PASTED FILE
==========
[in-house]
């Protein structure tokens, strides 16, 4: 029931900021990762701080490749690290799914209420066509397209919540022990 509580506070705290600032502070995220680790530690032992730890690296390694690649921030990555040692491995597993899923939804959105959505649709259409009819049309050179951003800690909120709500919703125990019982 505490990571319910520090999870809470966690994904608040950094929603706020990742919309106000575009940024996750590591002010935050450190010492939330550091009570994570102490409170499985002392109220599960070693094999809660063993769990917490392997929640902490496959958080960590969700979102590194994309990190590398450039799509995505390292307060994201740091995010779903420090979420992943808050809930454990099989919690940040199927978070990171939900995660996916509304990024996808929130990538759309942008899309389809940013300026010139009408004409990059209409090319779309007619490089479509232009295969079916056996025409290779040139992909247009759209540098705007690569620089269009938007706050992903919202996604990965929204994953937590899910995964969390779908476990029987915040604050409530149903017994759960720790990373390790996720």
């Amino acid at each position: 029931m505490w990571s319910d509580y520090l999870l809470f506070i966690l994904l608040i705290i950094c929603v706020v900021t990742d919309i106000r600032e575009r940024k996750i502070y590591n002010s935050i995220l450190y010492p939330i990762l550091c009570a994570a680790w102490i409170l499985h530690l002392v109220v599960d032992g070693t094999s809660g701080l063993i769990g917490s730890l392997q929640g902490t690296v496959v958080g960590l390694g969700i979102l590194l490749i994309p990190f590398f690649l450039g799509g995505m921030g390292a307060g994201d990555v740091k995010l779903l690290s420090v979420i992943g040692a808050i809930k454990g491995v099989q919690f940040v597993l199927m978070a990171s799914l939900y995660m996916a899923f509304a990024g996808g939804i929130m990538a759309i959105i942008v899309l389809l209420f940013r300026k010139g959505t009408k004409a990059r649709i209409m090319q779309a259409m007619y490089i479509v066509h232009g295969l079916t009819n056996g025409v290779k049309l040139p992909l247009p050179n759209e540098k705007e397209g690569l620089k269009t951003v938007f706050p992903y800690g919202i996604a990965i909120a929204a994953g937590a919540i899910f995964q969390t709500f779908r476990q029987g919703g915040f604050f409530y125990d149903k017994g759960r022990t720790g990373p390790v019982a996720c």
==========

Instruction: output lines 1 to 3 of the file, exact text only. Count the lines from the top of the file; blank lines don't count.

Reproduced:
[in-house]
């Protein structure tokens, strides 16, 4: 029931900021990762701080490749690290799914209420066509397209919540022990 509580506070705290600032502070995220680790530690032992730890690296390694690649921030990555040692491995597993899923939804959105959505649709259409009819049309050179951003800690909120709500919703125990019982 505490990571319910520090999870809470966690994904608040950094929603706020990742919309106000575009940024996750590591002010935050450190010492939330550091009570994570102490409170499985002392109220599960070693094999809660063993769990917490392997929640902490496959958080960590969700979102590194994309990190590398450039799509995505390292307060994201740091995010779903420090979420992943808050809930454990099989919690940040199927978070990171939900995660996916509304990024996808929130990538759309942008899309389809940013300026010139009408004409990059209409090319779309007619490089479509232009295969079916056996025409290779040139992909247009759209540098705007690569620089269009938007706050992903919202996604990965929204994953937590899910995964969390779908476990029987915040604050409530149903017994759960720790990373390790996720």
């Amino acid at each position: 029931m505490w990571s319910d509580y520090l999870l809470f506070i966690l994904l608040i705290i950094c929603v706020v900021t990742d919309i106000r600032e575009r940024k996750i502070y590591n002010s935050i995220l450190y010492p939330i990762l550091c009570a994570a680790w102490i409170l499985h530690l002392v109220v599960d032992g070693t094999s809660g701080l063993i769990g917490s730890l392997q929640g902490t690296v496959v958080g960590l390694g969700i979102l590194l490749i994309p990190f590398f690649l450039g799509g995505m921030g390292a307060g994201d990555v740091k995010l779903l690290s420090v979420i992943g040692a808050i809930k454990g491995v099989q919690f940040v597993l199927m978070a990171s799914l939900y995660m996916a899923f509304a990024g996808g939804i929130m990538a759309i959105i942008v899309l389809l209420f940013r300026k010139g959505t009408k004409a990059r649709i209409m090319q779309a259409m007619y490089i479509v066509h232009g295969l079916t009819n056996g025409v290779k049309l040139p992909l247009p050179n759209e540098k705007e397209g690569l620089k269009t951003v938007f706050p992903y800690g919202i996604a990965i909120a929204a994953g937590a919540i899910f995964q969390t709500f779908r476990q029987g919703g915040f604050f409530y125990d149903k017994g759960r022990t720790g990373p390790v019982a996720c």